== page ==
As a practical matter, once you have calculated the drop at the far end of your floor, rip the first purlin and install it against the lowest wall. (1X3 stock and/or 2X4'stock should work well) I would then use a very straight edged piece of board, cut to the length of the highest level to the lowest level and set it on the floor bridging the entire space. Now you can easily measure the gap to the existing floor at 12 to 16 inch increments in order to give you the thickness of each successive piece of purlin.

You will also want to install a perpendicular nailing strip between the purlins at 8 foot on center, alternating as you would when installing the plywood. This is just a little extra support for the butt ends of your new subfloor. Cut these to the smaller purlin dimension, that will be fine. So what you will have created is a grid to lay your underlayment on.

Speaking of underlayment, I would highly suggest you use a tongue and grove style 3/4 inch underlayment. Do not leave gaps in this underlayment. Snug them together well. This will make the absolute best, stable platform for your new hardwood.

Also, to assure a nice solid quiet floor, lay a bead of construction adhesive on each purlin before you install the underlayment. Secure the purlins and underlayment with 2 1/2 to 3 inch ring nails or decking screws.

When you install your floating floor, be sure to use a foam backing layer, unless the product you have selected has a backing preinstalled.

If you need specific questions answered, see my profile for my e-mail address. This process is actually quite easy and doesn't require any advanced skills. As long as you have a decent table saw and a feather board, you can rip out purlins in a snap.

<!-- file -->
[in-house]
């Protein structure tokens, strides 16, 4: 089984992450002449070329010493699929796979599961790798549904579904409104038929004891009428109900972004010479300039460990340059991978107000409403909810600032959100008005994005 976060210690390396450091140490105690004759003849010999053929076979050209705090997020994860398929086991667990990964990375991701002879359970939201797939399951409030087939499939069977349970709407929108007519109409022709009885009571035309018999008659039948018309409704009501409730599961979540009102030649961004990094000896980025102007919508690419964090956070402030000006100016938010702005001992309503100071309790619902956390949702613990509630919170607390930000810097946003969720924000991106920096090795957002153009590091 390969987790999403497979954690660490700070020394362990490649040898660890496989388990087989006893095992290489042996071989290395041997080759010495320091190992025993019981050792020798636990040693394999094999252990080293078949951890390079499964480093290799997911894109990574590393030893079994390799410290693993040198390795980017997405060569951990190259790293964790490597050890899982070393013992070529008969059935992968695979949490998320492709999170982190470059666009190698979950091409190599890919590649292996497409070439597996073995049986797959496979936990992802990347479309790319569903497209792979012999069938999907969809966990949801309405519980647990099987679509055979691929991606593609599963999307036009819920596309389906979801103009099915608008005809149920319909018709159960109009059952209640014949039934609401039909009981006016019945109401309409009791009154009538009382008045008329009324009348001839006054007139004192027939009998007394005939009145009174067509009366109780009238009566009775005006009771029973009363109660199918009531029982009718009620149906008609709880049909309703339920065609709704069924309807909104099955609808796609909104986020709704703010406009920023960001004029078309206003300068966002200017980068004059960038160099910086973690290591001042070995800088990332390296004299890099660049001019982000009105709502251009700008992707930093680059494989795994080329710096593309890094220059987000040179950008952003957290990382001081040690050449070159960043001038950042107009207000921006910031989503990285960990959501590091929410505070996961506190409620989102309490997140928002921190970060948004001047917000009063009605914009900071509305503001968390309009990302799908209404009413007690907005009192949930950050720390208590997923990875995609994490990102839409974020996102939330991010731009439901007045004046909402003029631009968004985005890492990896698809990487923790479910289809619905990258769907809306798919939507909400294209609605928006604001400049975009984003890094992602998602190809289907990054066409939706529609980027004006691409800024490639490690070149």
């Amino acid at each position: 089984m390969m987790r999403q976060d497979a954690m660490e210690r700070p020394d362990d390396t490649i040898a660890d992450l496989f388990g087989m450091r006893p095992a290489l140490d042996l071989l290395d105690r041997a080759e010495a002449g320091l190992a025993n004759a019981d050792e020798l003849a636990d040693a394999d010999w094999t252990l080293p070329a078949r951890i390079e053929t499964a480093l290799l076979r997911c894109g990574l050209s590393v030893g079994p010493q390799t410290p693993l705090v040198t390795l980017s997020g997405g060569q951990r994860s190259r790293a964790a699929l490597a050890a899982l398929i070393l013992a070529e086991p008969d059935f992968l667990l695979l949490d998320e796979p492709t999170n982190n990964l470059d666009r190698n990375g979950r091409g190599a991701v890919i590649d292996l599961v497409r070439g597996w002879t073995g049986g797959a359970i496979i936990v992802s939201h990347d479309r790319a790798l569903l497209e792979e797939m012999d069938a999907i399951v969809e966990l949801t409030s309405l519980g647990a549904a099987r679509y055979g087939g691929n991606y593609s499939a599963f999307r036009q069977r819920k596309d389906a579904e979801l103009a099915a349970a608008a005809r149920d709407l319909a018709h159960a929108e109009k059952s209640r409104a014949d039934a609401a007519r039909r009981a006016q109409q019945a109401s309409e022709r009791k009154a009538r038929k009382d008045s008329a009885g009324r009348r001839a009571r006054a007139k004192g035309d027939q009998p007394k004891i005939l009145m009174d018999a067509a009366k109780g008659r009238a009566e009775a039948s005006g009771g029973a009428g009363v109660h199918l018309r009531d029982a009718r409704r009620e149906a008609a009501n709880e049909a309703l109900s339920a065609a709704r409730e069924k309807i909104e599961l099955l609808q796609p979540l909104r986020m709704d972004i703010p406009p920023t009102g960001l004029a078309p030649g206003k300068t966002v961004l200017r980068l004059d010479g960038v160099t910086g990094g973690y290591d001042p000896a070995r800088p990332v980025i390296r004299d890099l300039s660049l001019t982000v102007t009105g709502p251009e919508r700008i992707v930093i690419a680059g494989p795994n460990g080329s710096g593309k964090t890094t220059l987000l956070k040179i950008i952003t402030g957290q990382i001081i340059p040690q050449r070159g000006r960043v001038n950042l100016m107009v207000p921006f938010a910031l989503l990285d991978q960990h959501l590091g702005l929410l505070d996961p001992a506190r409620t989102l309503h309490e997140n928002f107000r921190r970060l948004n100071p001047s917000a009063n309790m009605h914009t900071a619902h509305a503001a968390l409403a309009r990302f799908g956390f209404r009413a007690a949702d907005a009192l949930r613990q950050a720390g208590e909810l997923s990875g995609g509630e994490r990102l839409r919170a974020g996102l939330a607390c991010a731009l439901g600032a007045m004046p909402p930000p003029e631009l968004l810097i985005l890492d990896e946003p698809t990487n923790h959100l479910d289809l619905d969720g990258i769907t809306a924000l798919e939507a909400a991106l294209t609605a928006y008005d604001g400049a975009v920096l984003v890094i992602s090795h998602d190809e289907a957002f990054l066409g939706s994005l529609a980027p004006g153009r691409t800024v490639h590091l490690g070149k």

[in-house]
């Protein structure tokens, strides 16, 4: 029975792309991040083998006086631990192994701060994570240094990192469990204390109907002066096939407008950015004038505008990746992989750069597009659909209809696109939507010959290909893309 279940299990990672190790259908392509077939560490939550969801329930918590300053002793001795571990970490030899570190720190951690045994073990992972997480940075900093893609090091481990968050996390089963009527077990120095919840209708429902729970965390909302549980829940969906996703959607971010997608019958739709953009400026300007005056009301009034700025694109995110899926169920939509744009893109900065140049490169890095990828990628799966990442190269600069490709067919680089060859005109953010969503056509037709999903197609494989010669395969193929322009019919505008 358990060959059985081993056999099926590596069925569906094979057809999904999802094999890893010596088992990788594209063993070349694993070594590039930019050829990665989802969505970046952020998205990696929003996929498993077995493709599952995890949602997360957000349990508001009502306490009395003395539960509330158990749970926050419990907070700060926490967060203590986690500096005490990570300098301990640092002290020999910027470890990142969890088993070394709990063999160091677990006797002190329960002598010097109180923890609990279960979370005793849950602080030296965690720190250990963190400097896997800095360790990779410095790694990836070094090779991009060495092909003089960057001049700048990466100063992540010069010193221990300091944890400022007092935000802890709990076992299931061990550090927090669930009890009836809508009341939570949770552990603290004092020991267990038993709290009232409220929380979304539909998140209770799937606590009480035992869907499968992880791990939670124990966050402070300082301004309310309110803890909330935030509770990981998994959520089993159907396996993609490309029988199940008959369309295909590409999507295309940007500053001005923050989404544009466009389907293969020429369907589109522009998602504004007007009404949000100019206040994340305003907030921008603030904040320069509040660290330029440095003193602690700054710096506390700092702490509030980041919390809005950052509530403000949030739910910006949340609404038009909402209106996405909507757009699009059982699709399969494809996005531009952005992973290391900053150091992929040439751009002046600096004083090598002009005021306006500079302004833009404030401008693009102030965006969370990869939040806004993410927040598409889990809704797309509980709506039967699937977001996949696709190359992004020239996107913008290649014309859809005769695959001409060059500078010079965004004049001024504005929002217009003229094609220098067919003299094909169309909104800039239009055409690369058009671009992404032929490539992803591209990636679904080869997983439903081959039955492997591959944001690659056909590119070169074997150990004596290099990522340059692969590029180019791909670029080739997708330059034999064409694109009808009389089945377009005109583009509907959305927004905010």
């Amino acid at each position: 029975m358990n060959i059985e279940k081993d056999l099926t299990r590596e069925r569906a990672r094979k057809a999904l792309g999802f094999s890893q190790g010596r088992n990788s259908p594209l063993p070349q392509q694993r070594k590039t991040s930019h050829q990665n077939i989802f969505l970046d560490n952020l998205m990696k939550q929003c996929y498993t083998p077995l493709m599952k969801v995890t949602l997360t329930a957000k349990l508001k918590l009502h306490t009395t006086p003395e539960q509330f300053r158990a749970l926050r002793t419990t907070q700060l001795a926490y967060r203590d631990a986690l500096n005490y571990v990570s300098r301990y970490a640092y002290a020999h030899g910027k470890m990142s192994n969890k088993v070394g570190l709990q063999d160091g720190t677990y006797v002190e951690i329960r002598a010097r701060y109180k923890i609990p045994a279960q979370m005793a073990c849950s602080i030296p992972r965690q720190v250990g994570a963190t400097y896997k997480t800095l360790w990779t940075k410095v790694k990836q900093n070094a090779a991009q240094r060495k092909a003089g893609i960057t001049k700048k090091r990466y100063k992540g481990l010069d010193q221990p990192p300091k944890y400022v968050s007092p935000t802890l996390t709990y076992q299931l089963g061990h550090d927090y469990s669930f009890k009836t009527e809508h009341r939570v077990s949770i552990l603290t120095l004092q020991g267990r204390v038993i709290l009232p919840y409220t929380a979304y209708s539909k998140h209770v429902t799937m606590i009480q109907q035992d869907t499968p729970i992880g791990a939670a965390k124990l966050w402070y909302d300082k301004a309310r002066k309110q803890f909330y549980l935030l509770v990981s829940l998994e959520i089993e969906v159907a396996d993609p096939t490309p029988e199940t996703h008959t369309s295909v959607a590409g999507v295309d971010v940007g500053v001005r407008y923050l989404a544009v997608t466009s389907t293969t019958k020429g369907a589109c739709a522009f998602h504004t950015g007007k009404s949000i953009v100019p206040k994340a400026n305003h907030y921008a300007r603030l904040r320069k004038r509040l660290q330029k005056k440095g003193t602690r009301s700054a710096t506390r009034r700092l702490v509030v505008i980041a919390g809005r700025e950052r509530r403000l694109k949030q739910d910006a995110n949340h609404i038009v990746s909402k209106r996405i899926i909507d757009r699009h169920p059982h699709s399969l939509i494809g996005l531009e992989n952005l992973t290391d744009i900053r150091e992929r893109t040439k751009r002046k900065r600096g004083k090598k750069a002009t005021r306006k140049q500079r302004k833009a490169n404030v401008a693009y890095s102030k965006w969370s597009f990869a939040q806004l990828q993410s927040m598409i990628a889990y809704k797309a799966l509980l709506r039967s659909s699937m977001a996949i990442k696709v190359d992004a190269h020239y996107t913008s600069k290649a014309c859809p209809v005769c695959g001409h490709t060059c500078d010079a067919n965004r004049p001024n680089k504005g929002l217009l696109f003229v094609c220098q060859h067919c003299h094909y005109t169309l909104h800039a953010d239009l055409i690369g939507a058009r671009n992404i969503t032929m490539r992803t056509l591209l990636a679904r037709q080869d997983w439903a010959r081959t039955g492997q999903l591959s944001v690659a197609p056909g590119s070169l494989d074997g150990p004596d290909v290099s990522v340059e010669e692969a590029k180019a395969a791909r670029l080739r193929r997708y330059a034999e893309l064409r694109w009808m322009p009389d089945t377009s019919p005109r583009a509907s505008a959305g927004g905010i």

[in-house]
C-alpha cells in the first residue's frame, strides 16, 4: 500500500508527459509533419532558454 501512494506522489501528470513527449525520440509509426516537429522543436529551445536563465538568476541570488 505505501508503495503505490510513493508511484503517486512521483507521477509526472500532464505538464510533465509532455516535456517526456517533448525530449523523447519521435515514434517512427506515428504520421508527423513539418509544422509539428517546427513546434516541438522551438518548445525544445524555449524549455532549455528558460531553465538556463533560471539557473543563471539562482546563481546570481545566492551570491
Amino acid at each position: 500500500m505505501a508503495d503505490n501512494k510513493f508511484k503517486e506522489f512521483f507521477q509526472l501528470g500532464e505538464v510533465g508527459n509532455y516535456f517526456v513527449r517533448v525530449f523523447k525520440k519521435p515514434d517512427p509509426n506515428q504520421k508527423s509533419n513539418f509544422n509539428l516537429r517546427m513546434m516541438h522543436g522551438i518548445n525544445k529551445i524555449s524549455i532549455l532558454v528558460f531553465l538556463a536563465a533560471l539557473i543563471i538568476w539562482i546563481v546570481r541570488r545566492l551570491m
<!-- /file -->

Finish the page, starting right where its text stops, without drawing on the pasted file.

What he is describing is to lay shims over your existing floor. You would set shims such that when you level across those shims the tops of all the shims are level. You do want them fairly close together, so yes 12 to 16 inches apart. "On Center" means you measure center to center, not strictly between the shims. 3/4 subfloor is usually just 3/4 inch plywood. You'll need to secure your shims and make sure they are all level before you try to lay plywood over them. Generally you'll want to lay the subfloor with just a bit of gap between each panel of plywood such that any expansion doesn't cause your subfloor to buckle or warp.

That being said, this does not sound at all like something I would try with very little skill. Leveling individual points across a large area is not something that is easy to do.

Many years ago we had the same exact problem. A 1920's porch that had been enclosed with windows and a shore wall below. Our contractor installed shims on top of each 2X6 sloped rafter with the thickest part at the lowest and it was cut at an angle to match the splope thus making it level. Then plywood and tile on top. It's been great for 20 years.

• Welcome to the site. I edited out the extra question in your post; please use the Ask Question button at the top of the page if you have a question that is not addressed by the information on this page. DIY Stack Exchange is a Q&A site, not a forum, so we expect answers to address the original question. – Niall C. Aug 27 '14 at 16:38

if there's a consistent slope across your floor you may want to examine the members supporting the floor joists, perhaps they are rotting, cracked or otherwise causing the slope to occur. shimming then later discovering and repairing the broken member could result in a new slope in the opposing direction.